This post is brought to you by the Urgent Care Association of America (UCAOA). All opinions are my own.
Urgent care vs. the ER: how do you know where to go? It’s something I’ve found myself trying to figure out a few times, and more than once I made the wrong choice. I’ve spent hours in the ER when a quick trip to urgent care would have been sufficient, and I’ve gone to urgent care only to be told that the type of injury required emergency room treatment.
In fact, just last week, I took Jake to urgent care after he and Freya knocked heads hard enough to give Jake a gash and a black eye (Pharaoh Hounds have very hard heads!). They were playing, she took off on one of her “crazy dog” runs (picture a Greyhound dog running, Freya is almost as fast), Jake didn’t move in time and BOOM. Since the injury was so close to his eye, they sent me over to the ER. He’s okay. It bled like crazy but turns out it was actually a pretty small cut.
Urgent Care, ER or Other OnDemand Healthcare: How do You Know Which is Right?
When your child is sick or injured, your first instinct is to fix it…immediately. To most of us, that means rushing to the ER. After all, that’s where our parents took us when we were seriously hurt or ill. When we get there, we usually end up waiting for hours. Waiting to register, waiting for triage, waiting to be taken back, waiting for a doctor…waiting, waiting, waiting. Knowing the difference between urgency vs. emergency not only saves time and money, it helps our kids (or us!) get the care we need much faster.
In the last decade, urgent care centers have popped up all over my area. I bet you’ve seen a ton of them appear in your town, too. Unless you live in a city or huge town, chances are you only have close access to one or two hospitals with emergency departments. On the other hand, you now have access to up to a dozen or more urgent care facilities, clinics, and even telemedicine options. So how do you know where to go? The Urgent Care Association of America (UCAOA) gave me some great information to share with you to help you decide.
Urgency vs. Emergency
When you’re trying to figure out where to go, the UCAOA recommends considering the three C’s: care, convenience, and cost. Let’s look at them a little closer.
- Care: The very first thing to do is figure out how severe the symptoms are. If you even remotely feel like it’s a life- or limb-threatening issue, head to the ER. I’ve learned over the years that injuries involving the head (including the eyes) or illnesses that include abdominal pain are also almost always ER issues. Most other issues can be managed by other options.
- Convenience: Choosing the most convenient option isn’t just about saving time. When our kids are sick, we have all the time in the world to make sure they’re cared for properly. To me, convenience is also about getting my son seen faster. Know which healthcare facilities are within close driving distance and make a note of their hours.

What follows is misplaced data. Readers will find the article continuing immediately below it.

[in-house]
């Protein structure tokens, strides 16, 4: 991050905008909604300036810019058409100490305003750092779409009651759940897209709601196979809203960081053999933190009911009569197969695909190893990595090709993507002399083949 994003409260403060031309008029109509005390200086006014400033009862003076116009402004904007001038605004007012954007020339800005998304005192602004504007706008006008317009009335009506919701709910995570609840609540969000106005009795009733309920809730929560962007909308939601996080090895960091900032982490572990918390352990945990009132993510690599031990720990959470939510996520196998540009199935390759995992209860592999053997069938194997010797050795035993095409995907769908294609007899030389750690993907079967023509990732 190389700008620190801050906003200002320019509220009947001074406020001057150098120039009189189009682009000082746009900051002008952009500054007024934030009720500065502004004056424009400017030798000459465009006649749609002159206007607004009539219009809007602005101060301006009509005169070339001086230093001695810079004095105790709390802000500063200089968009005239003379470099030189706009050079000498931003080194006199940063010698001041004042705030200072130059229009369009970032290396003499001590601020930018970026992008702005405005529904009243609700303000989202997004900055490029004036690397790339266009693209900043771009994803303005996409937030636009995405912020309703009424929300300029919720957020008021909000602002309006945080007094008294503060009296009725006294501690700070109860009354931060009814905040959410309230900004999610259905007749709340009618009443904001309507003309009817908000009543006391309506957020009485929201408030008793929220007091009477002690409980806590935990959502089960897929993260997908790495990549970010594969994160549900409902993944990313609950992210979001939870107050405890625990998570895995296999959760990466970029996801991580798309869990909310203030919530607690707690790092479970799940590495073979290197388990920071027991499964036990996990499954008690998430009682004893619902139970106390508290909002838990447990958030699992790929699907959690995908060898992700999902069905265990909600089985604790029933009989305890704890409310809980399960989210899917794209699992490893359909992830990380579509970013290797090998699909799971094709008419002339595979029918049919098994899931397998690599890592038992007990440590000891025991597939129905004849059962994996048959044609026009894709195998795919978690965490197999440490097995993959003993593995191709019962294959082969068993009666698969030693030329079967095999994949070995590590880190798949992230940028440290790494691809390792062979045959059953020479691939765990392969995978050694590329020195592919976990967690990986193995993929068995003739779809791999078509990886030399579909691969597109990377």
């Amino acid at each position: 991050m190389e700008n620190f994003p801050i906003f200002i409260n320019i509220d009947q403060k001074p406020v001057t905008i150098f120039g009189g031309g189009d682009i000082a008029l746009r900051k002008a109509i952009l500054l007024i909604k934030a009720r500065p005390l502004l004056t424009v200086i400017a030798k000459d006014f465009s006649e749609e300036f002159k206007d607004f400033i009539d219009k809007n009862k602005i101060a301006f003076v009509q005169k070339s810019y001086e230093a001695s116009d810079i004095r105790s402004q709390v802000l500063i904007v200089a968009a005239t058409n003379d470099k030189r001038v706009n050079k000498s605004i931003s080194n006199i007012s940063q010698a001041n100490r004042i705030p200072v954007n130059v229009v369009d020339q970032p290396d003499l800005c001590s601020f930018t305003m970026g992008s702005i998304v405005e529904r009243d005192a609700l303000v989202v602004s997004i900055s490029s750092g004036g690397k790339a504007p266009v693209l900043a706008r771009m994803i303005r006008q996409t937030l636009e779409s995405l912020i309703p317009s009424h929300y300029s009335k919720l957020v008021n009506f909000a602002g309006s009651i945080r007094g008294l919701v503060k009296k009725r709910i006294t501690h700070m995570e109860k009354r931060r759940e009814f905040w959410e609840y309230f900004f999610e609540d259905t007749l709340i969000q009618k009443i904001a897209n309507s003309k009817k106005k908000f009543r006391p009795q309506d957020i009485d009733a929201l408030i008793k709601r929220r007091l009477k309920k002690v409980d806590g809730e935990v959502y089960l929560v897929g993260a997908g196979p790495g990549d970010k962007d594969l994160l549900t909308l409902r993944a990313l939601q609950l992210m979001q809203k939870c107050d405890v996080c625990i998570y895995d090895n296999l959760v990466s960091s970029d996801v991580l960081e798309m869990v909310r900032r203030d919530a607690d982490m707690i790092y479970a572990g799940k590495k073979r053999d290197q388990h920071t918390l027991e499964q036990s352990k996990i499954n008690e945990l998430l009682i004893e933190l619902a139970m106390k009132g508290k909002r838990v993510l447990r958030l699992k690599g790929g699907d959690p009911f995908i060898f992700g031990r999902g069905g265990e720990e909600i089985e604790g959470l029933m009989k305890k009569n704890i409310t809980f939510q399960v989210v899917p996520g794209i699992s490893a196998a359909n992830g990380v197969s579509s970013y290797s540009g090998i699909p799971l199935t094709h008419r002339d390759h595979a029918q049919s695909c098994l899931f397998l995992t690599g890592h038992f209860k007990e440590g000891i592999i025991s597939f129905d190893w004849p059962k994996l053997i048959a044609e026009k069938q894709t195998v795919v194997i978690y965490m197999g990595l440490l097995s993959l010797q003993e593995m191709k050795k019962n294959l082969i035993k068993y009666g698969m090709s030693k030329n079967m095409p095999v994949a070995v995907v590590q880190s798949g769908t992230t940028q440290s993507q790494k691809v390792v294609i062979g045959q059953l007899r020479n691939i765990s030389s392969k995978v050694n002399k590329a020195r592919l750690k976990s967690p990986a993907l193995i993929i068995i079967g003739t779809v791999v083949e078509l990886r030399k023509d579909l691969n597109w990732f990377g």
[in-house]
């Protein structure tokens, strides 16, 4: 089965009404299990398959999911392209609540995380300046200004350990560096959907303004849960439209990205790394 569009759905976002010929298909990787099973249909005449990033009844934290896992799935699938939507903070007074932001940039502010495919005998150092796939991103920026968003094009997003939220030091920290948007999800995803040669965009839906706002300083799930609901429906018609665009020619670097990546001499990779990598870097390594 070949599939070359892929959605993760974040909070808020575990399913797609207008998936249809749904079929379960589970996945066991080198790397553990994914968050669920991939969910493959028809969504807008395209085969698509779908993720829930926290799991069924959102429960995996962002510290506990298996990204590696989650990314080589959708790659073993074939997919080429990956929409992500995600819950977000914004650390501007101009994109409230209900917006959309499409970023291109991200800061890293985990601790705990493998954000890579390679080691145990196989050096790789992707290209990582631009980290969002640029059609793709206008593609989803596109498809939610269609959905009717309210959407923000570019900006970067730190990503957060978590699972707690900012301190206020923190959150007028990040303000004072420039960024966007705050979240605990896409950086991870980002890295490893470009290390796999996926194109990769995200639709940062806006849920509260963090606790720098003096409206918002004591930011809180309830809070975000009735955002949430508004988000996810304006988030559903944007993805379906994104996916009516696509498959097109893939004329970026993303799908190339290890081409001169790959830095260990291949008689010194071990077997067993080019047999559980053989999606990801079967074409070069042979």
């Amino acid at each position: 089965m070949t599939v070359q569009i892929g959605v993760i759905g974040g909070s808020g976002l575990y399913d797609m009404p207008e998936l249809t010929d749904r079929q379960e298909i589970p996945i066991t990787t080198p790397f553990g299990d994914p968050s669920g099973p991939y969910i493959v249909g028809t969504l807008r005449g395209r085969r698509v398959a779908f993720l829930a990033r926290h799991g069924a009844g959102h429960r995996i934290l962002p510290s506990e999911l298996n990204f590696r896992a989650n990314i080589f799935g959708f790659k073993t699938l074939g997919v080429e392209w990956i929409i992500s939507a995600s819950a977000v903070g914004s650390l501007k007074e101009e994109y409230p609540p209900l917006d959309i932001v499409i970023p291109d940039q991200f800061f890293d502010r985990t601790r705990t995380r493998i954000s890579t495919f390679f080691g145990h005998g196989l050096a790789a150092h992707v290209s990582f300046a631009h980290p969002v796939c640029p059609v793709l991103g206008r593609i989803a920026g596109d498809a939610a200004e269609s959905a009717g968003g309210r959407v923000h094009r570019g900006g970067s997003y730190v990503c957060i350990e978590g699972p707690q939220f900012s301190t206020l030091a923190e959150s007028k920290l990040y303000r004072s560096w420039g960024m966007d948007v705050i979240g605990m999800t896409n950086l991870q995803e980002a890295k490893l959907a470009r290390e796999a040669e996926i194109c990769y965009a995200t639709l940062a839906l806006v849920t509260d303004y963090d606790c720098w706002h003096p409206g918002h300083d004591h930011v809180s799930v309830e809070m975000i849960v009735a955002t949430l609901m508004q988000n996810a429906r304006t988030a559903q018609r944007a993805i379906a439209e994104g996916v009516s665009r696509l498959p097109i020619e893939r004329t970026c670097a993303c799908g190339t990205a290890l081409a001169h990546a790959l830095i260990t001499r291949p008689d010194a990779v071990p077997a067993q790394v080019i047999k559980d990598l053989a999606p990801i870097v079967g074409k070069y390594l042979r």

- Cost: Again, it’s hard to think about money when you’re trying to make sure your family is okay The sticker shock comes later, when everything is calm. Make a list ahead of time of facilities that accept your insurance, and find out if there are any co-pays or pre-authorization requirements.
Which urgent care option should you choose?
Okay, so you’ve decided that the injury is definitely an urgent care vs. ER issue. So now it’s time to head to your nearest urgent care that takes your insurance, right? Not so fast! You still have more options available to you. ER-alternatives include:
Urgent Care Centers
Obviously, right, since that’s what we’ve been talking about! These centers are good for those injuries and illnesses that feel like they need immediate attention but don’t really feel like emergencies. I’ve taken Jake to urgent care for issues like a hurt foot that clearly wasn’t broken and a severe head cold that I thought could be the flu. I’ve also gone myself when I had an earache that made my head feel like it was going to explode. Many urgent care facilities have the basics, like x-rays and on-site lab tests.
Retail clinics, also called walk-in clinics, are those usually found in your grocery store or local pharmacy. They’re best for minor illnesses (like the common cold) or for vaccinations.
Sometimes, you can get checked out without ever even leaving your house! Some telemedicine options are run by urgent care centers, so you can do a follow-up without going back in. Others are independently run and can diagnose basic illnesses based on your symptoms and a physical exam over video chat.
Sometimes it’s hard to tell the difference between the options (with the exception of telemedicine, I mean, you pretty much KNOW that you’re calling versus visiting!). It’s even more confusing when you mix in free-standing emergency rooms, which are NOT the same thing as urgent care centers. According to UCAOA, an urgent care center will identify itself as such (or as an immediate care center). You can find them near you by visiting www.whereisurgentcare.com.
I hope this helps you figure out when to use an urgent care or other on-demand medical option versus when to go to the ER. Once you know about the options available to you, it really does come down to what you are most comfortable with. If you truly feel like it is an ER situation, trust your gut. If you’re on the fence and feel like the decision can wait a few minutes, call your regular doctor and ask.
For more information about urgent care, visit www.ucaoa.org.